First speaker: Niels Henrik Hooge
Master of Laws and Master of Arts in Philosophy. Interested in environmental and sustainability for a long time he has manifested itself in activism, cooperation with green NGOs in Denmark and abroad, as well as in many types of writing. In addition to editorial staff work in Danish environmental magazines, he has published several books, including most recently the novel “Kosova” (2016) and the poetry collections “Grøn nation” (Green Nation, 2015), “Miljødigte” (Environmental Poems, 2018) and “Miljødigte 2” (Environmental Poems 2, 2019).
Second speaker: Gordon Edwards
Ph.D. in Mathematics and Master of Arts in English Literature. Gordon Edwards has been a Professor of Mathematics and Science during all his career during which he did many publications in that field but not only. From 1970 to 1974, he was the editor of Survival magazine. In 1975 he co-founded the Canadian Coalition for Nuclear Responsibility and has been its president since 1978. Edwards has worked widely as a consultant on nuclear issues and has been qualified as a nuclear expert by courts in Canada and elsewhere.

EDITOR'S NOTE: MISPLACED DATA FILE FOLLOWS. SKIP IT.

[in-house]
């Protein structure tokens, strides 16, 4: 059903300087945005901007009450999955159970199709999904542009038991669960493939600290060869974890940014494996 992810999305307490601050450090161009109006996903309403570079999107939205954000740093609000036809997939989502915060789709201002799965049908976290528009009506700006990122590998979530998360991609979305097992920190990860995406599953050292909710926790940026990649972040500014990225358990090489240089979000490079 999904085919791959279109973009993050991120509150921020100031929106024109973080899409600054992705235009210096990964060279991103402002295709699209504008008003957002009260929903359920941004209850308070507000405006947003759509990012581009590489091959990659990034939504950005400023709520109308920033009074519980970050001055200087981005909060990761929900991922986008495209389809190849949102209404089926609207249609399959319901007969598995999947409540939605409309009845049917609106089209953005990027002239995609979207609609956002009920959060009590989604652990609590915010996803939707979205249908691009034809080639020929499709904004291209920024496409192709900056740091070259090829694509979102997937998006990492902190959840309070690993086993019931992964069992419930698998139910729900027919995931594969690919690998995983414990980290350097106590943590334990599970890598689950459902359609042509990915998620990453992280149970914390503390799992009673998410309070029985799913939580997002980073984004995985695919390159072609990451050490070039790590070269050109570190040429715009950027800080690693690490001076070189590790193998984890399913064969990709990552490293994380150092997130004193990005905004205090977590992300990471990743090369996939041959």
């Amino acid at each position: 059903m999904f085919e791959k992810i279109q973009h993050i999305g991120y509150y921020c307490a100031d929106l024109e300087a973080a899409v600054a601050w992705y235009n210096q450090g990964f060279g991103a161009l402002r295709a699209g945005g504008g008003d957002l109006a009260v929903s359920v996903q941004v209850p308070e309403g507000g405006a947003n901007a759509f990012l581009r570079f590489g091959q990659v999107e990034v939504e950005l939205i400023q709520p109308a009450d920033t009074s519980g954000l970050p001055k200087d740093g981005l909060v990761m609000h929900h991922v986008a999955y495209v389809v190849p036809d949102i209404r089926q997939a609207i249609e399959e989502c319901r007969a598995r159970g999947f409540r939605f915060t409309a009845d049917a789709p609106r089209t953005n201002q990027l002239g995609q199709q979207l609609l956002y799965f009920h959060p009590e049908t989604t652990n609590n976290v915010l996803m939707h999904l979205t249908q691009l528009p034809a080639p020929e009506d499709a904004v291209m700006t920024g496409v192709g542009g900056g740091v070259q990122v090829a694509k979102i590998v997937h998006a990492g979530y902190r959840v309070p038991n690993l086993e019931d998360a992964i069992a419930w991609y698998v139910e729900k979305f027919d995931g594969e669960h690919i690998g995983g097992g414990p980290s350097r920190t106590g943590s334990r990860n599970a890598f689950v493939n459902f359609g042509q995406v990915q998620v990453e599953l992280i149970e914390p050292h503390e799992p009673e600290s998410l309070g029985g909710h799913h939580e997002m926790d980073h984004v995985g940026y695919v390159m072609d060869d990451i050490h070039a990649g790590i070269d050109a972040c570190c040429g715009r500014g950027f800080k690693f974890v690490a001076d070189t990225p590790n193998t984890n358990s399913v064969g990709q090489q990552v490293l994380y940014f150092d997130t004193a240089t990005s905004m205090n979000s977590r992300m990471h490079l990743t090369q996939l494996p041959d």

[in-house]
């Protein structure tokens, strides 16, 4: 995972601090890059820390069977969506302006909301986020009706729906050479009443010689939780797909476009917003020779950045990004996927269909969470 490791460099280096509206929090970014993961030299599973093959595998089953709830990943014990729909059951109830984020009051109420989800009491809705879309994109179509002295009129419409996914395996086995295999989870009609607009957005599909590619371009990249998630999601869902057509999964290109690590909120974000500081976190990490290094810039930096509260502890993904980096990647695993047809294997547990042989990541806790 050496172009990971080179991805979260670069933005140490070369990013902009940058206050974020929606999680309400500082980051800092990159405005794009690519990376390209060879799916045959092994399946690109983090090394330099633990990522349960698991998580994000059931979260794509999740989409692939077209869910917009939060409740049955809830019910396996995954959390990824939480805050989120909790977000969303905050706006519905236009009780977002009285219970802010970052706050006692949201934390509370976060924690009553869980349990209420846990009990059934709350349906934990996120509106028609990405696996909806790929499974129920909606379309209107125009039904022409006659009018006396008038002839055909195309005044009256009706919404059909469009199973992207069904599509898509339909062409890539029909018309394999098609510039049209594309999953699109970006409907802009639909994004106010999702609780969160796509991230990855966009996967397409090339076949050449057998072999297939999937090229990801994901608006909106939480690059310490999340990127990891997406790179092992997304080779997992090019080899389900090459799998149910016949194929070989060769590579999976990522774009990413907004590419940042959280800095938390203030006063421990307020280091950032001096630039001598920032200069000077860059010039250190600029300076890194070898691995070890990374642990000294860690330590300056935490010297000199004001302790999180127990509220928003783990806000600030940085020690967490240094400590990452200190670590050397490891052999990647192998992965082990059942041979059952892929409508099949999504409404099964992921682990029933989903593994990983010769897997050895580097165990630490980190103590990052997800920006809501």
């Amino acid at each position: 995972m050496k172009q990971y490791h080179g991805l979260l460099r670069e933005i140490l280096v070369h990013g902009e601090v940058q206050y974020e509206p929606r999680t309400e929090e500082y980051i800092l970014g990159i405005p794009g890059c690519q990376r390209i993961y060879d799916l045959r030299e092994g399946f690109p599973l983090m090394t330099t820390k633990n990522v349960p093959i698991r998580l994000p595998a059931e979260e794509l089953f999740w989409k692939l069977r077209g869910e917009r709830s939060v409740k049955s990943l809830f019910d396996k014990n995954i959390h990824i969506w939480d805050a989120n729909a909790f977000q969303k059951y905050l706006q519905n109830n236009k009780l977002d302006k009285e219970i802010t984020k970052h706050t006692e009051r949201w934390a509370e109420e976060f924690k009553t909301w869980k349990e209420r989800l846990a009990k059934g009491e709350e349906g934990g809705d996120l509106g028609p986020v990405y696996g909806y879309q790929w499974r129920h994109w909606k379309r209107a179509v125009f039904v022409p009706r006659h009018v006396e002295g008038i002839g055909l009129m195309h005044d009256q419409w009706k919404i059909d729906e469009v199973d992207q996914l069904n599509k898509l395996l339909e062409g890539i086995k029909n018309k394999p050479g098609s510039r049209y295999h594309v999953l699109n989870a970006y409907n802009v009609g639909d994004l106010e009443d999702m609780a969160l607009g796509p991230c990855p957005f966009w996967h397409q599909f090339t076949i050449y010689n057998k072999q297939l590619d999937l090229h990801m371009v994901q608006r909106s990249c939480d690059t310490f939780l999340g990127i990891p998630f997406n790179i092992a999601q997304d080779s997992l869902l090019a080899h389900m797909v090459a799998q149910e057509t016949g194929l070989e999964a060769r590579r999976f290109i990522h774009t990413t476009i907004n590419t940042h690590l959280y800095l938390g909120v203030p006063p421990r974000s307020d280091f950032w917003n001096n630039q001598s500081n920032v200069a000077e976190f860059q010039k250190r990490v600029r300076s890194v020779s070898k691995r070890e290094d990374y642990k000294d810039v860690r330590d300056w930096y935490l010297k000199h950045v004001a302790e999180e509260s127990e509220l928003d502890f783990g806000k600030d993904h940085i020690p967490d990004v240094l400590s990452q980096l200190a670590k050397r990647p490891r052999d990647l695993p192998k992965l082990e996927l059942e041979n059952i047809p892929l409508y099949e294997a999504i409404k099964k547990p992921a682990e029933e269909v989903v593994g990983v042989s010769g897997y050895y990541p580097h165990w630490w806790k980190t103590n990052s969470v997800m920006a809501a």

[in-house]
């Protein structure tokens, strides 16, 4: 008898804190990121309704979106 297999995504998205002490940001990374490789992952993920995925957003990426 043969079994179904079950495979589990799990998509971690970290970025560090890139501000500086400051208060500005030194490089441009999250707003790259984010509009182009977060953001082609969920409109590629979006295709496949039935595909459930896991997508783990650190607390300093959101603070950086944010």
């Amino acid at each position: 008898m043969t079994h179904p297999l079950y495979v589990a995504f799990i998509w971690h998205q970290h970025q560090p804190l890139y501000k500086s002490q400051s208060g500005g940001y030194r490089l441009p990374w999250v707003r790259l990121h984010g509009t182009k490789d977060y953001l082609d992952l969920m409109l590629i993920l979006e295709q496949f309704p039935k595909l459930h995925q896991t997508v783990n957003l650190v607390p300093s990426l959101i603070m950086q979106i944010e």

Nuclear Transparency Watch made an assessment for the Environmental Impact Assessment (EIA) for the Life-Time Extension of Krsko Nuclear Power Plant. The document is here below :
The European Commission answered to NTW’s request for public participation before decision in the European Taxonomy process regarding the inclusion of nuclear (and gas) in it.
Reply to public participation
for Greenpeace and WISE International